BEFORE THE MADURAI BENCH OF MADRAS HIGH COURT
THE HON'BLE MS. JUSTICE K. SUGUNA
THE HON'BLE MR. JUSTICE A. ARUMUGHASWAMY
W.A. (MD) No.417 of 2011
M.P. (MD) No.1 of 2011
1 J. Rajiv Subramanian
2 Mrs. Nirmala Jayabalan Appellants
1 M/s. Pandiyas
represented by its Proprietor
Madurai 635 006
2 M/s. Suruthi Fabrics
represented by its Partner
H-8, SIDCO Industrial Estate
Madurai 625 008
3 The Assistant General Manager &
State Bank of India
Post Box No.162
6-A, West Veli Street
Madurai 625 001 Respondents
Writ Appeal filed under Clause 15 of the Letters Patent challenging the order dated 21.02.2011 passed in W.P. No.325 of 2007.
!For appellants ... Mr. Ram Mohan, Sr. Counsel
for Mr. Y. Prakash
^For RR 1 and 2 ... Mr. M.S. Krishnan, Sr. Counsel
for Mr. M.V. Venkataseshan
For R3 ... Mr. N. Murugesan
(Judgment of the Court was delivered by A. ARUMUGHASWAMY, J.)
The present writ appeal is filed against the order dated 21.02.2011 passed by a learned Single Judge in W.P. (MD) No.325 of 2007. The private respondents in the writ petition are the appellants herein.
2 The above said writ petition was filed seeking a writ of declaration that the sale certificate issued by the third respondent bank is null and void and to restore the petitioners' properties to them.
3 The writ petitioners are the owners of M/s.Suruthi Fabrics and Pandias Garment Factory extending over 5.51 acres of land which have been pledged in favour of R3-bank authorities to obtain Working Capital Loan and Export Bill Discounting. The appellants herein/R1 and R2 in the writ petition are the purchasers of the mortgaged property under private treaty.
4 The admitted facts which are necessary for deciding this case are as under:
The writ petitioners mortgaged their property with the third respondent bank as security for the loan obtained by them. However, they committed default in repayment of the loan. To recover that amount, on 08.06.2005, a notice under Section 13(2) of the SARFAESI Act was issued by the third respondent bank and subsequently on 12.01.2006, possession notice under Section 13(4) of the SARFAESI Act was issued by the third respondent bank against the writ petitioners. Four writ petitions, viz., W.P. Nos.4174 of 2006, 4175 of 2006, 5027 of 2006 and 5028 of 2006 as against issuance of 13(2) notice, were also filed by the writ petitioners challenging the proceedings initiated by the third respondent bank under 13(4) of the SARFAESI Act against them. Originally, the sale was fixed on 07.07.2006. But, no sale had taken place since nobody was available to participate in the sale proceedings. At that stage and during the pendency of the writ petitions, it appears that the writ petitioners had also filed O.A. No.58 of 2006 before the Debts Recovery Tribunal, Coimbatore and on 29.06.2006, an interim order was also obtained by the writ petitioners. Subsequently, all the four writ petitions and O.A. No.58 of 2006 were withdrawn by the writ petitioners in order to make an attempt of compromise before the bank authorities. Thereafter the writ petitioners approached the bank and gave a letter dated 28.08.2006 for private negotiation by giving split-up figure for the value of the property, viz. Machineries for M/s.Suruthi Fabrics-Rs.0.40 lacs, Land and Building of M/s.Suruthi Fabrics-Rs.0.50 lacs, and Pandias Garment Factory land and building and Suruthi Fabrics 5.51 acres land-Rs.0.47 lacs. As per the letter, they have sold the machineries of Rs.42 lakhs under private negotiation and paid the said entire amount to the bank, which is also not in dispute. Thereafter, the bank authorities had sold the property under the guise of Treaty for Rs.1,23,10,000/- to the appellants herein. On 08.12.2006, an agreement was arrived at and thereafter it was sold on 15.12.2006. Thereafter, the sale certificate has also been issued. Questioning these, the debtors filed the writ petition before this Court. This Court directed the petitioners to pay the amount with 9% interest from April 2007 onwards and in turn, the respondents 2 and 3 are bound to receive the amount. The first respondent bank was also directed not to auction the property. With these observations, the writ petition was allowed.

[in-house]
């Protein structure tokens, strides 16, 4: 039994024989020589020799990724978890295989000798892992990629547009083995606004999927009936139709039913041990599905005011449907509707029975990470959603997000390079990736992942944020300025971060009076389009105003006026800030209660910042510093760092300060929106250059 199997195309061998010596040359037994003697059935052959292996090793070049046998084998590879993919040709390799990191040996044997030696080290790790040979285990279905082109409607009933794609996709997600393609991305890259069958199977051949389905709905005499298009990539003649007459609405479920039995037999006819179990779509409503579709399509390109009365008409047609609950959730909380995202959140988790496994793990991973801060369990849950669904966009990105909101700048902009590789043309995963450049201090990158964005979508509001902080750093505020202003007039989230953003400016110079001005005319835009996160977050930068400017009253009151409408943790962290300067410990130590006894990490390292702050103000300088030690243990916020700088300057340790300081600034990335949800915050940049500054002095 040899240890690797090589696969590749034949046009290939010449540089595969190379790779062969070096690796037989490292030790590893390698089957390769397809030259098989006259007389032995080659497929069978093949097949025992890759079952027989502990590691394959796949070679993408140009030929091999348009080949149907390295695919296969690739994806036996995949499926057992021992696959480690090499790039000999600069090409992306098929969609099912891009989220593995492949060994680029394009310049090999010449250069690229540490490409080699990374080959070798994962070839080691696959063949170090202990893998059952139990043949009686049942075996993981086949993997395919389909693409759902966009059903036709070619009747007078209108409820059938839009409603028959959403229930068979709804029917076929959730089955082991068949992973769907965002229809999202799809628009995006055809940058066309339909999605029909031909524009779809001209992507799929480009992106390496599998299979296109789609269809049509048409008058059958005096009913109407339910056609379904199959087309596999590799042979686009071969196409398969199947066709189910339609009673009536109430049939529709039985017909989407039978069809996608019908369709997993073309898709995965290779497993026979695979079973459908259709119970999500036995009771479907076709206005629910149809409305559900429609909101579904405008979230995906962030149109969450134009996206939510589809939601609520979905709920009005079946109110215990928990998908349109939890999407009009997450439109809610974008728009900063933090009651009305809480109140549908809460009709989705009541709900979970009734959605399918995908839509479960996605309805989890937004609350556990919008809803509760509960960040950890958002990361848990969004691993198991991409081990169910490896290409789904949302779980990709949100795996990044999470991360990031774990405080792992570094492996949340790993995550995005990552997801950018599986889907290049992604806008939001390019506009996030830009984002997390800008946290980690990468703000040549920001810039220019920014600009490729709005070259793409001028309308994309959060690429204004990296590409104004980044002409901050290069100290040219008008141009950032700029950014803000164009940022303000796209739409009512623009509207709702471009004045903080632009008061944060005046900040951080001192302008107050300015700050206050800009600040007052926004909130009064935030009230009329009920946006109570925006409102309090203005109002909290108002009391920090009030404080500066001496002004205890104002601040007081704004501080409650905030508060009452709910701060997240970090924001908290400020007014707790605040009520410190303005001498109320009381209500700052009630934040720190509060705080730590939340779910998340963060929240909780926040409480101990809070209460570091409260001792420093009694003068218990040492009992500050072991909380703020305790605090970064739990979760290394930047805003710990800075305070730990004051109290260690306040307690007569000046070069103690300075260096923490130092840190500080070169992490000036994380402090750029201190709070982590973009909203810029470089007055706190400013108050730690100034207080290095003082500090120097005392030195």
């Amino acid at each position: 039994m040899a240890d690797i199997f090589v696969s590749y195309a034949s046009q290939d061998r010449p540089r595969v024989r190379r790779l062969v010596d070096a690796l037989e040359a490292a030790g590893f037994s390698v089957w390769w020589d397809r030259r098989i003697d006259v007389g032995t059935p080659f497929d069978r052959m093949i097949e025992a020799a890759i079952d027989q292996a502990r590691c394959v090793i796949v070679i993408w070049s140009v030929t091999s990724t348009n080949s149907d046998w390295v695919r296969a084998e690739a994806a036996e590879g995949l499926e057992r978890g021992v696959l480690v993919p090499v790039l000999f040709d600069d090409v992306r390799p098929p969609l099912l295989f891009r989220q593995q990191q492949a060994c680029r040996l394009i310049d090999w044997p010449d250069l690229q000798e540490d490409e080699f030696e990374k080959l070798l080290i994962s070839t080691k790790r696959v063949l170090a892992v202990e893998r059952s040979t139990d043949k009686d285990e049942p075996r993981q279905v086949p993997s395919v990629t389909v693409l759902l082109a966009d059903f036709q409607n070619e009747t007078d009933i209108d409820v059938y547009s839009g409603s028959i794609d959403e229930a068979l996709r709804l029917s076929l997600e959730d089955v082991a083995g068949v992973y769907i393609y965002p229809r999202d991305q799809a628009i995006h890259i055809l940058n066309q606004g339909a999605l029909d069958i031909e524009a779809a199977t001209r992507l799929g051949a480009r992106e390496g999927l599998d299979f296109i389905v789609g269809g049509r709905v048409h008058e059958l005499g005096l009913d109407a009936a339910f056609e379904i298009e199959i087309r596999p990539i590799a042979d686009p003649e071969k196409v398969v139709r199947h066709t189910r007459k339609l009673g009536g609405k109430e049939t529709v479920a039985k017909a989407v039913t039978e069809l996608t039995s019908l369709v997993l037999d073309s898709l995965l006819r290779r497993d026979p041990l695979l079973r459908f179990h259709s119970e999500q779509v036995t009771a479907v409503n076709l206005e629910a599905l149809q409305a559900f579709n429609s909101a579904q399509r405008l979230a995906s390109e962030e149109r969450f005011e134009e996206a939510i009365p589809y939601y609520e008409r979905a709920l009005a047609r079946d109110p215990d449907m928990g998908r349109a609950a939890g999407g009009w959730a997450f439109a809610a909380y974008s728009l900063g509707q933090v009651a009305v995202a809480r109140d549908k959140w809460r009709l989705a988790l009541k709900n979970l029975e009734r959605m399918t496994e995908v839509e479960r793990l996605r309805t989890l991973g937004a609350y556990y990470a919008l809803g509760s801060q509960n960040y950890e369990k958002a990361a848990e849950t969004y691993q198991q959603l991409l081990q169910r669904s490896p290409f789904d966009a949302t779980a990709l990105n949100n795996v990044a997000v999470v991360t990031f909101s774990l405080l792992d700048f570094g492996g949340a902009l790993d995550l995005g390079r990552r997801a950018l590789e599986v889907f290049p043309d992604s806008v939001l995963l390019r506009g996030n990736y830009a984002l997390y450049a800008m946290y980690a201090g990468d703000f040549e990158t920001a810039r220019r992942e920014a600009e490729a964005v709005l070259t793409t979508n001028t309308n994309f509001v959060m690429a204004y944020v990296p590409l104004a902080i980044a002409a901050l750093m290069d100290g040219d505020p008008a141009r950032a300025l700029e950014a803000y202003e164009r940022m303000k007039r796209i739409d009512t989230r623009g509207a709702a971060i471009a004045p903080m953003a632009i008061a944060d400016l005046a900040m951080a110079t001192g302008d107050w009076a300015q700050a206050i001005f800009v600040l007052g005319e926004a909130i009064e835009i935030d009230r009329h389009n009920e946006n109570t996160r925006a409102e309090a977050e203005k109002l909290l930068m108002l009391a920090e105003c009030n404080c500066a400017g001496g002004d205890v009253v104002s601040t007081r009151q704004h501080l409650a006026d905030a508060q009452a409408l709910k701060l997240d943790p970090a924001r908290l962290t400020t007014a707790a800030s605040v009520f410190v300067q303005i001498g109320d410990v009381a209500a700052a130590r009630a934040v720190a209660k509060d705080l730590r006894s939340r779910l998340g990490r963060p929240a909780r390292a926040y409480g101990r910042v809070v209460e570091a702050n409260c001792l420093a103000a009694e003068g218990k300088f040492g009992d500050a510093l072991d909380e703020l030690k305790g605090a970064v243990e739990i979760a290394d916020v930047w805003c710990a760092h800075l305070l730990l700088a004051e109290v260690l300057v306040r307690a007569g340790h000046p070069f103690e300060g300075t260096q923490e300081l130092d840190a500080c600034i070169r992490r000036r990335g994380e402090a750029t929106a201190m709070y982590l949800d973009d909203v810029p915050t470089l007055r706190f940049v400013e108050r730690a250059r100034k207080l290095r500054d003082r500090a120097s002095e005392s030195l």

5 The grievance of the writ petitioners is that even though they met the bank authorities on 08.12.2006, R3-bank authorities did not inform about the private sale under the "Treaty" agreement. According to the appellants, under the private negotiation, they have agreed to purchase the property on 08.12.2006 and in pursuance of the agreement, they have paid the sale amount on 15.12.2006. Thereafter, they obtained the sale certificate. Therefore, the issuance of Sale Certificate is in accordance with law.